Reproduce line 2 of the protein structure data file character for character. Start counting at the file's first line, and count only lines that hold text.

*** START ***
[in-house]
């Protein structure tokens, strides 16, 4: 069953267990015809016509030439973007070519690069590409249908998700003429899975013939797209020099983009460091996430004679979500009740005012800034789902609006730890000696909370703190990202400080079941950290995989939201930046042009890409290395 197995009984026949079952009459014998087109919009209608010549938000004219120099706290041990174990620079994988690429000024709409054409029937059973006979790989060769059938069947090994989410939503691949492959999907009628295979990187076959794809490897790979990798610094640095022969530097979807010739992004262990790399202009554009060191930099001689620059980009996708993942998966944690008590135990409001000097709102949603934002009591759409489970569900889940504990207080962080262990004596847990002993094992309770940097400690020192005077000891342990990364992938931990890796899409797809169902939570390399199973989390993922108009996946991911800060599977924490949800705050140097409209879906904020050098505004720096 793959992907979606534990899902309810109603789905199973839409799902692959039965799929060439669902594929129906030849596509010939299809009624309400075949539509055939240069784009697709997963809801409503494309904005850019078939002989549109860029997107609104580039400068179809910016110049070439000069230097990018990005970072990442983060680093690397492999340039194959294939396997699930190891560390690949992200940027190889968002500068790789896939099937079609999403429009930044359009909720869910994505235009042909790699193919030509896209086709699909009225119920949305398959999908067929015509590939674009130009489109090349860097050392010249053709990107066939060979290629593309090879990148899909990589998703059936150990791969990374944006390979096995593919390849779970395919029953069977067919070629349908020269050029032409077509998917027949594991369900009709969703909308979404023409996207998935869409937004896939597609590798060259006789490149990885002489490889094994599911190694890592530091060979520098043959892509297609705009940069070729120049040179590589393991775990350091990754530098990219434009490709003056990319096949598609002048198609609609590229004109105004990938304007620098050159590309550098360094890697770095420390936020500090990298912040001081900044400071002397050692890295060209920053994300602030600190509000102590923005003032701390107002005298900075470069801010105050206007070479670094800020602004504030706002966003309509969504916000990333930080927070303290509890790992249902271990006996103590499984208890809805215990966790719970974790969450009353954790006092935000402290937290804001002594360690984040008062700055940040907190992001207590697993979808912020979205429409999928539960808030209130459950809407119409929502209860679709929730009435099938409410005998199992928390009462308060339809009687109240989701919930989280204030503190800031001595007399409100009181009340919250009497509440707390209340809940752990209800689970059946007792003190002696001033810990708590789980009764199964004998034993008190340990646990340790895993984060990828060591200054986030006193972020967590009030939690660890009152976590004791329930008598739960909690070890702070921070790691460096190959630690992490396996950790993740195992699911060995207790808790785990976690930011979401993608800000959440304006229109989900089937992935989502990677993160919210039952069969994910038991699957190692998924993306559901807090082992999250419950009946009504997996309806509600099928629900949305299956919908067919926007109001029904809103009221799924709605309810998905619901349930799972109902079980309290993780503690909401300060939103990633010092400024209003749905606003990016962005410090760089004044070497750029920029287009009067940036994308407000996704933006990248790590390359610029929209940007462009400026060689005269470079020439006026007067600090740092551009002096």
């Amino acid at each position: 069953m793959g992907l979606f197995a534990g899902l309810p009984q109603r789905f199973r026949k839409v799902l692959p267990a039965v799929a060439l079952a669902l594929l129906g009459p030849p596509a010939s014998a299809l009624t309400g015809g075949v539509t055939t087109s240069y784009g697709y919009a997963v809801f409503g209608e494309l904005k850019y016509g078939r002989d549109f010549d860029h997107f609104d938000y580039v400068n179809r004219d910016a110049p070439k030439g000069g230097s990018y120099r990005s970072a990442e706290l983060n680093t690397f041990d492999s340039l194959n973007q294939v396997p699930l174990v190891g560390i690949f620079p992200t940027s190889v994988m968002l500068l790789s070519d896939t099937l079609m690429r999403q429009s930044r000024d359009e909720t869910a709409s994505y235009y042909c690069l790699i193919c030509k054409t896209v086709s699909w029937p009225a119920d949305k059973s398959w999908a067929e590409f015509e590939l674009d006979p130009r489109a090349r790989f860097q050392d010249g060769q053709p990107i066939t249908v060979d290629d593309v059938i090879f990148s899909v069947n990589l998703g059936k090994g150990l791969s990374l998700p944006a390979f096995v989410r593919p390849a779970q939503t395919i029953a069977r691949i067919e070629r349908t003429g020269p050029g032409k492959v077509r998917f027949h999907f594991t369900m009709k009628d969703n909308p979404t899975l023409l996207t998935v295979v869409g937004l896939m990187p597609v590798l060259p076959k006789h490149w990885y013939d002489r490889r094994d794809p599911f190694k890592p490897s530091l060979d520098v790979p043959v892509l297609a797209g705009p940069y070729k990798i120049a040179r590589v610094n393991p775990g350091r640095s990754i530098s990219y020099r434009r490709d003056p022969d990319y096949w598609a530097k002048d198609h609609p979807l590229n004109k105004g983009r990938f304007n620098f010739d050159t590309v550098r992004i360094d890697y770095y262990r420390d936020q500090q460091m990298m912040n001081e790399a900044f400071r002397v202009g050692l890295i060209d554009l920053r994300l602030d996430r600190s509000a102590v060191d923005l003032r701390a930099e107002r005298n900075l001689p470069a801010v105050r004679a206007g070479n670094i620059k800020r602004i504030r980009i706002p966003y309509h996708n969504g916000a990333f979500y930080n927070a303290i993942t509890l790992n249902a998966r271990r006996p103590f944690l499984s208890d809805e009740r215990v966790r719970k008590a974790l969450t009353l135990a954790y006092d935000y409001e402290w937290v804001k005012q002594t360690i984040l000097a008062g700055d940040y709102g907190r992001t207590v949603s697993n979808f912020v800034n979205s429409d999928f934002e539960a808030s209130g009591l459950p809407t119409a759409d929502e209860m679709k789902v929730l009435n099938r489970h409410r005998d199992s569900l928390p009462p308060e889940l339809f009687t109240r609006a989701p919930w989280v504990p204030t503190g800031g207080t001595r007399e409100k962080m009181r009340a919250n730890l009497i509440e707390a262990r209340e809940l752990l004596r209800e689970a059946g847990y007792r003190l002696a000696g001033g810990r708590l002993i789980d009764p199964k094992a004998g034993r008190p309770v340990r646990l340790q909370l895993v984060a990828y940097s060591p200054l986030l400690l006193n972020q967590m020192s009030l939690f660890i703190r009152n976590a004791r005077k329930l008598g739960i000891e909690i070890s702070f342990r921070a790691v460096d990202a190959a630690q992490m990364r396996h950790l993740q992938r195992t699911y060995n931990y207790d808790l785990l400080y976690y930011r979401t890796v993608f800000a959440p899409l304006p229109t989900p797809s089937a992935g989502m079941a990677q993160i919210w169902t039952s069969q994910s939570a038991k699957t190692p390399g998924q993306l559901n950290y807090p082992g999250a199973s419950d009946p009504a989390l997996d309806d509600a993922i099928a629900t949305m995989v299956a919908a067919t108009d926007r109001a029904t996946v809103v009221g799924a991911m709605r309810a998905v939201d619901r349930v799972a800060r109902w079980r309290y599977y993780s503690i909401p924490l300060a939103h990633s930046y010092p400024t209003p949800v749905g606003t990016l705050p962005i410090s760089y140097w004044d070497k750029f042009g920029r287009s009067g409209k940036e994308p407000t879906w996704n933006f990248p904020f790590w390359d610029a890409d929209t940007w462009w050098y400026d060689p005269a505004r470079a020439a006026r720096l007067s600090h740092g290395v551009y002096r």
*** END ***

């Protein structure tokens, strides 16, 4: 069953267990015809016509030439973007070519690069590409249908998700003429899975013939797209020099983009460091996430004679979500009740005012800034789902609006730890000696909370703190990202400080079941950290995989939201930046042009890409290395 197995009984026949079952009459014998087109919009209608010549938000004219120099706290041990174990620079994988690429000024709409054409029937059973006979790989060769059938069947090994989410939503691949492959999907009628295979990187076959794809490897790979990798610094640095022969530097979807010739992004262990790399202009554009060191930099001689620059980009996708993942998966944690008590135990409001000097709102949603934002009591759409489970569900889940504990207080962080262990004596847990002993094992309770940097400690020192005077000891342990990364992938931990890796899409797809169902939570390399199973989390993922108009996946991911800060599977924490949800705050140097409209879906904020050098505004720096 793959992907979606534990899902309810109603789905199973839409799902692959039965799929060439669902594929129906030849596509010939299809009624309400075949539509055939240069784009697709997963809801409503494309904005850019078939002989549109860029997107609104580039400068179809910016110049070439000069230097990018990005970072990442983060680093690397492999340039194959294939396997699930190891560390690949992200940027190889968002500068790789896939099937079609999403429009930044359009909720869910994505235009042909790699193919030509896209086709699909009225119920949305398959999908067929015509590939674009130009489109090349860097050392010249053709990107066939060979290629593309090879990148899909990589998703059936150990791969990374944006390979096995593919390849779970395919029953069977067919070629349908020269050029032409077509998917027949594991369900009709969703909308979404023409996207998935869409937004896939597609590798060259006789490149990885002489490889094994599911190694890592530091060979520098043959892509297609705009940069070729120049040179590589393991775990350091990754530098990219434009490709003056990319096949598609002048198609609609590229004109105004990938304007620098050159590309550098360094890697770095420390936020500090990298912040001081900044400071002397050692890295060209920053994300602030600190509000102590923005003032701390107002005298900075470069801010105050206007070479670094800020602004504030706002966003309509969504916000990333930080927070303290509890790992249902271990006996103590499984208890809805215990966790719970974790969450009353954790006092935000402290937290804001002594360690984040008062700055940040907190992001207590697993979808912020979205429409999928539960808030209130459950809407119409929502209860679709929730009435099938409410005998199992928390009462308060339809009687109240989701919930989280204030503190800031001595007399409100009181009340919250009497509440707390209340809940752990209800689970059946007792003190002696001033810990708590789980009764199964004998034993008190340990646990340790895993984060990828060591200054986030006193972020967590009030939690660890009152976590004791329930008598739960909690070890702070921070790691460096190959630690992490396996950790993740195992699911060995207790808790785990976690930011979401993608800000959440304006229109989900089937992935989502990677993160919210039952069969994910038991699957190692998924993306559901807090082992999250419950009946009504997996309806509600099928629900949305299956919908067919926007109001029904809103009221799924709605309810998905619901349930799972109902079980309290993780503690909401300060939103990633010092400024209003749905606003990016962005410090760089004044070497750029920029287009009067940036994308407000996704933006990248790590390359610029929209940007462009400026060689005269470079020439006026007067600090740092551009002096």